The college sports news cycle went into a frenzy on Wednesday after rumors that Texas and Oklahoma are reportedly considering major moves to the SEC began making the rounds across the web.
The news seemed to have caught everyone from fans to executives off guard — prompting the Big 12 to schedule a meeting for Thursday at 6 p.m. ET, Dennis Dodd of CBS reported.
The news, which was first reported by Brent Zwerneman of the Houston Chronicle, brings major conference realignment back into the spotlight for the first time in a decade, and in surprise fashion, amid a summer full of potential future modifications to college football. The most notable of which is the proposal of a 12-team College Football Playoff in 2023 at the earliest.
That proposal, which (somewhat ironically) was partly championed by Big 12 commissioner Bob Bowlsby, did spark questions about changes to the current conference structure. At Big 12 Media Days on July 14, however, Bowlsby said he wasn’t losing any sleep over that concept.
“[The CFP proposal] is really mute on that question. Conference alignment is always at the discretion of the conferences,” he said. “But you have to remember…the last round of realignments was all driven by cable households, and we find ourselves now in a rapidly-shrinking cable environment, and it is much less driven by capturing a particular cable market….That motivation is essentially gone, and the cable universe has shrunk 20 million households already, and it’s going to continue to shrink as we migrate to digital consumption and streaming.”
Bowlsby didn’t rule the whole concept out, though. In fact, he concluded his press conference with a line — which in hindsight, reads like unknowing foreshadowing from the league commissioner.
“Is that to say it couldn’t happen? No, it could possibly happen for other reasons, but it doesn’t appear to me that the motivation is there at this point in time,” Bowlsby said. “Not to say it couldn’t happen, but it’s not one of the things that keeps me up at night.”
Executives from Texas, Oklahoma and the SEC all abstained comments on any talks between the parties, with both schools issuing statements refusing to address the rumors.
Both Big 12 and SEC member schools were taken aback by the news. Ross Bjork, the athletic director of Texas A&M (which dipped from the Big 12 in 2012), was clear — he wants the Aggies to be the only Texas school in the SEC.
Similarly, Oklahoma State commented on the rumors, which did not sit well with OU’s Bedlam rivals.
“If true, we would be gravely disappointed,” OSU stated. “While we place a premium on history, loyalty and trust, be assured, we will aggressively defend and advance what is best for Oklahoma State and our strong athletic program, which continues to excel in the Big 12 and nationally.”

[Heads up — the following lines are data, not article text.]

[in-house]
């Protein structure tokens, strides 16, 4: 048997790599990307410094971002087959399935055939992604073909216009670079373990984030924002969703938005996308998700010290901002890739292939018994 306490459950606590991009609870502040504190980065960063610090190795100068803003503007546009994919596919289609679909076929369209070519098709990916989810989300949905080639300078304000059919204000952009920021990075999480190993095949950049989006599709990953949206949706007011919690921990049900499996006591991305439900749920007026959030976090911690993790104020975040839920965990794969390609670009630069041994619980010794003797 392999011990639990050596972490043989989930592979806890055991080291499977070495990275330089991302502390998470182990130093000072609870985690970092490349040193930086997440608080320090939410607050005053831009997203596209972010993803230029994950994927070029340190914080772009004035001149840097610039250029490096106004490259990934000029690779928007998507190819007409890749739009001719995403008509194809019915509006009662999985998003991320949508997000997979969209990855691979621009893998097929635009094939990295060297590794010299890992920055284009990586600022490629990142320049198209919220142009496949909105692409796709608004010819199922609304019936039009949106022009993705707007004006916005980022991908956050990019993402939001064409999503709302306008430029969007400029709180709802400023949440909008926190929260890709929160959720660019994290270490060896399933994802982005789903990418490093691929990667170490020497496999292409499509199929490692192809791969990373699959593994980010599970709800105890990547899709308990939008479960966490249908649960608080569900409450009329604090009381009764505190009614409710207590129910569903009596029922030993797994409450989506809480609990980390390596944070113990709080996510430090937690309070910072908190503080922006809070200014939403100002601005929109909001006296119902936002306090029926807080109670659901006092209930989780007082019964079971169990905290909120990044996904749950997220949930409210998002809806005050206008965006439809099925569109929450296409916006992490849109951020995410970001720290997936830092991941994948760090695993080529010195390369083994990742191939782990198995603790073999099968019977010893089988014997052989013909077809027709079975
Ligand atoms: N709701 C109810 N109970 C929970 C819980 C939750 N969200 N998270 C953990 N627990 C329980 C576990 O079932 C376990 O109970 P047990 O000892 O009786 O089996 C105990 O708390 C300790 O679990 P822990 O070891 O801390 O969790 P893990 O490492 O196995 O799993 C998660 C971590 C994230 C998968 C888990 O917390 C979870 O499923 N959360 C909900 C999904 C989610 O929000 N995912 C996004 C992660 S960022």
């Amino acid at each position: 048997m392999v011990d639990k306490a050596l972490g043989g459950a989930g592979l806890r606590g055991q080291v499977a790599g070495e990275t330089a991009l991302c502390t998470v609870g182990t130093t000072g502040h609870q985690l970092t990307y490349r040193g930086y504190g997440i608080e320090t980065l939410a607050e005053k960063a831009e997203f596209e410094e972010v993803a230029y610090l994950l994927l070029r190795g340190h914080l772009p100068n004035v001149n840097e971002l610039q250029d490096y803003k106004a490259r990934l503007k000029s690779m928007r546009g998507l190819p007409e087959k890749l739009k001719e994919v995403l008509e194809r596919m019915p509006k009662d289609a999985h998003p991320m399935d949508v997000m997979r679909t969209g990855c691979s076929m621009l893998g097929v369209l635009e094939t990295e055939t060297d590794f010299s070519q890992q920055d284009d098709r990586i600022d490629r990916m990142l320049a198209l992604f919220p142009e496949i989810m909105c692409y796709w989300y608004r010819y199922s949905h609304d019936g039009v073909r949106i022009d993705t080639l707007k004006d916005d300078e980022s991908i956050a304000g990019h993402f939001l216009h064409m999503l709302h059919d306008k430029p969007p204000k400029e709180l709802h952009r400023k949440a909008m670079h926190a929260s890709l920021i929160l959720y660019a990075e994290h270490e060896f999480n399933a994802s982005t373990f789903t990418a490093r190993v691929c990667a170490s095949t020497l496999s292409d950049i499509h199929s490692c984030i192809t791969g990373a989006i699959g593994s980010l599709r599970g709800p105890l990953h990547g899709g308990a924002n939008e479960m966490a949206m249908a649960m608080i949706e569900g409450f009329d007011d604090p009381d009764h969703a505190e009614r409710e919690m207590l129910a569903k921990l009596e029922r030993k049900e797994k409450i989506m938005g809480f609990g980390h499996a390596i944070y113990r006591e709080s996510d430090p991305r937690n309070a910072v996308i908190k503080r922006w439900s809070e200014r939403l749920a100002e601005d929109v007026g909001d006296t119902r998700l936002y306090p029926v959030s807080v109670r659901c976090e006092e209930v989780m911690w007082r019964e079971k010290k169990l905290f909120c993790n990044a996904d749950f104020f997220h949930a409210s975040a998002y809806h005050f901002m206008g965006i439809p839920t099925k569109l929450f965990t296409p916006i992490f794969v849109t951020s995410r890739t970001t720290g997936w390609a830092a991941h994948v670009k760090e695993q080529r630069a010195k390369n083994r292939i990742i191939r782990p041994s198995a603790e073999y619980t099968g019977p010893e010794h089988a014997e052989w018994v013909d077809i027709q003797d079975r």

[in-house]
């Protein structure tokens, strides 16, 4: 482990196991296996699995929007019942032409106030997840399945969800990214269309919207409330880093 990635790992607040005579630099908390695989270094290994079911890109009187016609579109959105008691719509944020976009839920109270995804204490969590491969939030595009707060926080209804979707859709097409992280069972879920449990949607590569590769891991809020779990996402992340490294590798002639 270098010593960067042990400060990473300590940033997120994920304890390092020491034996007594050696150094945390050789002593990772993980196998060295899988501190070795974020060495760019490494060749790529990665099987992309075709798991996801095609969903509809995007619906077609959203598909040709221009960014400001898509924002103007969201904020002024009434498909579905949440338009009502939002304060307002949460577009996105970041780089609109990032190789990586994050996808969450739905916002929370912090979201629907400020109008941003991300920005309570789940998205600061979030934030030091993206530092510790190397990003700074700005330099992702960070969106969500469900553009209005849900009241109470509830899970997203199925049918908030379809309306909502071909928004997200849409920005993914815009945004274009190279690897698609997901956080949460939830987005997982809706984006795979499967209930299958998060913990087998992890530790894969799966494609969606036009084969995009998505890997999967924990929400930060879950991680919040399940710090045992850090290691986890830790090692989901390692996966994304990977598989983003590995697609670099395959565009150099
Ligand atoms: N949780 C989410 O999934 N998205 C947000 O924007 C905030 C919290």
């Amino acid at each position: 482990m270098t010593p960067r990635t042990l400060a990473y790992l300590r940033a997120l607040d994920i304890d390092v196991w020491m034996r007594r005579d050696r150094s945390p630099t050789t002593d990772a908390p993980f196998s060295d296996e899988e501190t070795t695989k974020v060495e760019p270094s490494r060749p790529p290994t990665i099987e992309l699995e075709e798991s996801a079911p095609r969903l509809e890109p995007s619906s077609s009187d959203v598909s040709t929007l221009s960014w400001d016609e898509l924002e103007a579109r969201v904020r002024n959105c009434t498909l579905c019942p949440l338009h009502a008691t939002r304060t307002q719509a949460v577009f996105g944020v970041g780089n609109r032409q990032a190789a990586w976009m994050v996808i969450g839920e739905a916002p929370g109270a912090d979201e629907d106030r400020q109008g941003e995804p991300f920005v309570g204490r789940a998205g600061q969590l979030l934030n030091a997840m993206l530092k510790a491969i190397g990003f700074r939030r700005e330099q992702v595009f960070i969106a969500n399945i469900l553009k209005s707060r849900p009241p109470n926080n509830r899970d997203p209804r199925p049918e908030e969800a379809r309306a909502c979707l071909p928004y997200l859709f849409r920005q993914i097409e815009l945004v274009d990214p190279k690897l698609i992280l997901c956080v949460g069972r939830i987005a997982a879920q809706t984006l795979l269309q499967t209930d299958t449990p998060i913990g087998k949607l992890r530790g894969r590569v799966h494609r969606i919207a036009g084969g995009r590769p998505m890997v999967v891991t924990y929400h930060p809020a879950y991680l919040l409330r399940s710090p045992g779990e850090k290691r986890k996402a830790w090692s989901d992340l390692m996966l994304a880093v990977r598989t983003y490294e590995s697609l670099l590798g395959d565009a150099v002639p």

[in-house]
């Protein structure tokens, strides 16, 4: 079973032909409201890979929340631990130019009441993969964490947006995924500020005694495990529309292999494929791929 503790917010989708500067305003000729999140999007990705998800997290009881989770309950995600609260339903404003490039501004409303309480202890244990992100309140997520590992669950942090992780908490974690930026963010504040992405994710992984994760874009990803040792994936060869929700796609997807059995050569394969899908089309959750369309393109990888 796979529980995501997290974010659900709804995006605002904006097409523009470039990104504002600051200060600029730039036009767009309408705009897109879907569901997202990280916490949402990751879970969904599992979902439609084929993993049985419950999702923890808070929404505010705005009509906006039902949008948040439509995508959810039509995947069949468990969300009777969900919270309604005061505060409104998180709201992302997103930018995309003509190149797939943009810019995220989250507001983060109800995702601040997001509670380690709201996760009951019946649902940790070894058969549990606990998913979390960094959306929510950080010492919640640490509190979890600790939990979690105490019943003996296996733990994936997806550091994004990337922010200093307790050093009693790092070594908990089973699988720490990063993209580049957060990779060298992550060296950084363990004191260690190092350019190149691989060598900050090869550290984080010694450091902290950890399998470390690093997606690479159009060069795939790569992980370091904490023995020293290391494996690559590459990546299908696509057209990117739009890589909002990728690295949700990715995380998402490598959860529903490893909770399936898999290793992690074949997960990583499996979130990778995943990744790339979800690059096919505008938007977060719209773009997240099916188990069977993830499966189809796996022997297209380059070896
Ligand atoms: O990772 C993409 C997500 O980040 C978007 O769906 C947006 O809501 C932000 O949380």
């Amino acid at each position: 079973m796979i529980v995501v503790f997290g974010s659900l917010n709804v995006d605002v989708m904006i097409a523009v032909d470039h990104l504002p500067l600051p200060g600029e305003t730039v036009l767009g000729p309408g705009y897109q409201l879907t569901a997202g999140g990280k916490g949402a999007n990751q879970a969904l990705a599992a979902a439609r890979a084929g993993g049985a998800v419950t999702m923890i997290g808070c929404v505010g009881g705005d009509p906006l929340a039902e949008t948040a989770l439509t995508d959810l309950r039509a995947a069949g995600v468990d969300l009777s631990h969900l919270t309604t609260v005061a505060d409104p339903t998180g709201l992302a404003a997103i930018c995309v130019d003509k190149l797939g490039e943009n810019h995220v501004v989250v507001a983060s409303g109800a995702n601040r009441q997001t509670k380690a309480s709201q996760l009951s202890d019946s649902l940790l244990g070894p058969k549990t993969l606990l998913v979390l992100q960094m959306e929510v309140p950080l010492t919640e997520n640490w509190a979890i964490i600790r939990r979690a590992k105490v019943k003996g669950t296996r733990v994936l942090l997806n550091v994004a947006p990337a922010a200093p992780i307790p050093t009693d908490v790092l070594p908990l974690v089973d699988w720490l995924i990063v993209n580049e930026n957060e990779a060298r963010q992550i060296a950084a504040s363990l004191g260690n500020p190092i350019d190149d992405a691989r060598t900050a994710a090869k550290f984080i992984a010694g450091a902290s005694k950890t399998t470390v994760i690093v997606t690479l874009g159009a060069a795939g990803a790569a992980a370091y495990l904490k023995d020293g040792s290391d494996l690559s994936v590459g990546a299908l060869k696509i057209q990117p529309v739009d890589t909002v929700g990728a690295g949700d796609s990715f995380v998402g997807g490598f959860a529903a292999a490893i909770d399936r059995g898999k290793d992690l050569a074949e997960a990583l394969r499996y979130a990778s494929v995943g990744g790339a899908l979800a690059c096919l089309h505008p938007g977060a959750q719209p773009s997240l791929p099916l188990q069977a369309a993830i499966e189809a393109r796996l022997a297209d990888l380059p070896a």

An unnamed source cited by Zwerneman indicated that the proposed changes to the CFP, as well as changes outside of football, like name, image and likeness rights, motivated Texas and Oklahoma. Simply put, Zwerneman reports this change is based on “economic forces.”
A move to the SEC would very likely be more profitable for both Texas and Oklahoma, especially after a difficult year with the COVID-19 pandemic in which schools across the country lost tens of millions of dollars. The Big 12 distributed $34.5 million of revenue to each school for the 2020-21 fiscal year, which was a drop of $3.2 million from a year prior (both years were severely impacted by the pandemic).
Bowlsby anticipates the distribution should pass $40 million for 2021-22, but that still doesn’t compare to the SEC, which gave each school $45.5 million in 2019-20. Plus, the conference announced it would supplement an additional $23 million with the hopes of stymieing hardships caused by the pandemic.
That additional money comes from “future increases in media rights revenue,” which is presumably its deal with ESPN that begins in 2024. Correspondingly, the Big 12 reportedly tried to open talks to renew its own deal with ESPN and FOX, but according to the Lubbock Avalanche-Journal, the networks declined to discuss a new deal.
Bowlsby said, though, that the financial impact of the pandemic is not and will not be uniform across the league. Rather, it will vary depending on the school.
“The longer-term hangover is likely to be on campus where lots of ticket sales were lost, and it varies from place to place,” Bowlsby said. “Some laid people off, some have reduced terms of service, some dealt with it very early, others chose to deal with it later, and so it really very much is institutional, but that impact is real, and it’s not likely a one-year impact. It will be into fiscal year ’23 before some institutions fully recover, others will be able to do it more quickly….It’s a little all over the place.”